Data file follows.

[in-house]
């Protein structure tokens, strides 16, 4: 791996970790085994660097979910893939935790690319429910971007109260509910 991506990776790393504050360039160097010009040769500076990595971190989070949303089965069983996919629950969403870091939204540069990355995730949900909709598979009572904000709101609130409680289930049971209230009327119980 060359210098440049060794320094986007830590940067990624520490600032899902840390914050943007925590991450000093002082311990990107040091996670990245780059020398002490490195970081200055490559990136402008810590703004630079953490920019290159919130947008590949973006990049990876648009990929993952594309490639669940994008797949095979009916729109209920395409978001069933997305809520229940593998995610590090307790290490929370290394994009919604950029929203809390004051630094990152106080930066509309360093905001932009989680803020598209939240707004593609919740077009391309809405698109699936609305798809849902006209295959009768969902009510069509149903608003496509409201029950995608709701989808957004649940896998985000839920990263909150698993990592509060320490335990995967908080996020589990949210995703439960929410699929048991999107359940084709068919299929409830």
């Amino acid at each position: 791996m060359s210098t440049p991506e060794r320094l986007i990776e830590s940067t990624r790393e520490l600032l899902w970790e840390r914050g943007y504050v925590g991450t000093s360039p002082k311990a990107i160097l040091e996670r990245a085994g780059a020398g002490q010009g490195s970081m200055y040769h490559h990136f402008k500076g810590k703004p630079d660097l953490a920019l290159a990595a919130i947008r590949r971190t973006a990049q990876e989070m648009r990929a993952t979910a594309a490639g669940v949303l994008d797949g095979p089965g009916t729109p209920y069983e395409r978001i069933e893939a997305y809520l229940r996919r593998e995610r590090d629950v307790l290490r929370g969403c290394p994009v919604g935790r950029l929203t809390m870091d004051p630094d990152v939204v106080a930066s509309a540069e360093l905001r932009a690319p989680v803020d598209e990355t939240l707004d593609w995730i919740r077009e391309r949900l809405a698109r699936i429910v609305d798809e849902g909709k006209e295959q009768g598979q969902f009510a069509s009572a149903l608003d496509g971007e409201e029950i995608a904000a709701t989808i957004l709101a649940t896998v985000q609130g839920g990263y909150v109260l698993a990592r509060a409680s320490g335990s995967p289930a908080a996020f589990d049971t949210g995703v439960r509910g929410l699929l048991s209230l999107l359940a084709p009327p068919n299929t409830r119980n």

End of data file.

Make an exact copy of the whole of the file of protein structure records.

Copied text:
[in-house]
């Protein structure tokens, strides 16, 4: 791996970790085994660097979910893939935790690319429910971007109260509910 991506990776790393504050360039160097010009040769500076990595971190989070949303089965069983996919629950969403870091939204540069990355995730949900909709598979009572904000709101609130409680289930049971209230009327119980 060359210098440049060794320094986007830590940067990624520490600032899902840390914050943007925590991450000093002082311990990107040091996670990245780059020398002490490195970081200055490559990136402008810590703004630079953490920019290159919130947008590949973006990049990876648009990929993952594309490639669940994008797949095979009916729109209920395409978001069933997305809520229940593998995610590090307790290490929370290394994009919604950029929203809390004051630094990152106080930066509309360093905001932009989680803020598209939240707004593609919740077009391309809405698109699936609305798809849902006209295959009768969902009510069509149903608003496509409201029950995608709701989808957004649940896998985000839920990263909150698993990592509060320490335990995967908080996020589990949210995703439960929410699929048991999107359940084709068919299929409830």
């Amino acid at each position: 791996m060359s210098t440049p991506e060794r320094l986007i990776e830590s940067t990624r790393e520490l600032l899902w970790e840390r914050g943007y504050v925590g991450t000093s360039p002082k311990a990107i160097l040091e996670r990245a085994g780059a020398g002490q010009g490195s970081m200055y040769h490559h990136f402008k500076g810590k703004p630079d660097l953490a920019l290159a990595a919130i947008r590949r971190t973006a990049q990876e989070m648009r990929a993952t979910a594309a490639g669940v949303l994008d797949g095979p089965g009916t729109p209920y069983e395409r978001i069933e893939a997305y809520l229940r996919r593998e995610r590090d629950v307790l290490r929370g969403c290394p994009v919604g935790r950029l929203t809390m870091d004051p630094d990152v939204v106080a930066s509309a540069e360093l905001r932009a690319p989680v803020d598209e990355t939240l707004d593609w995730i919740r077009e391309r949900l809405a698109r699936i429910v609305d798809e849902g909709k006209e295959q009768g598979q969902f009510a069509s009572a149903l608003d496509g971007e409201e029950i995608a904000a709701t989808i957004l709101a649940t896998v985000q609130g839920g990263y909150v109260l698993a990592r509060a409680s320490g335990s995967p289930a908080a996020f589990d049971t949210g995703v439960r509910g929410l699929l048991s209230l999107l359940a084709p009327p068919n299929t409830r119980n």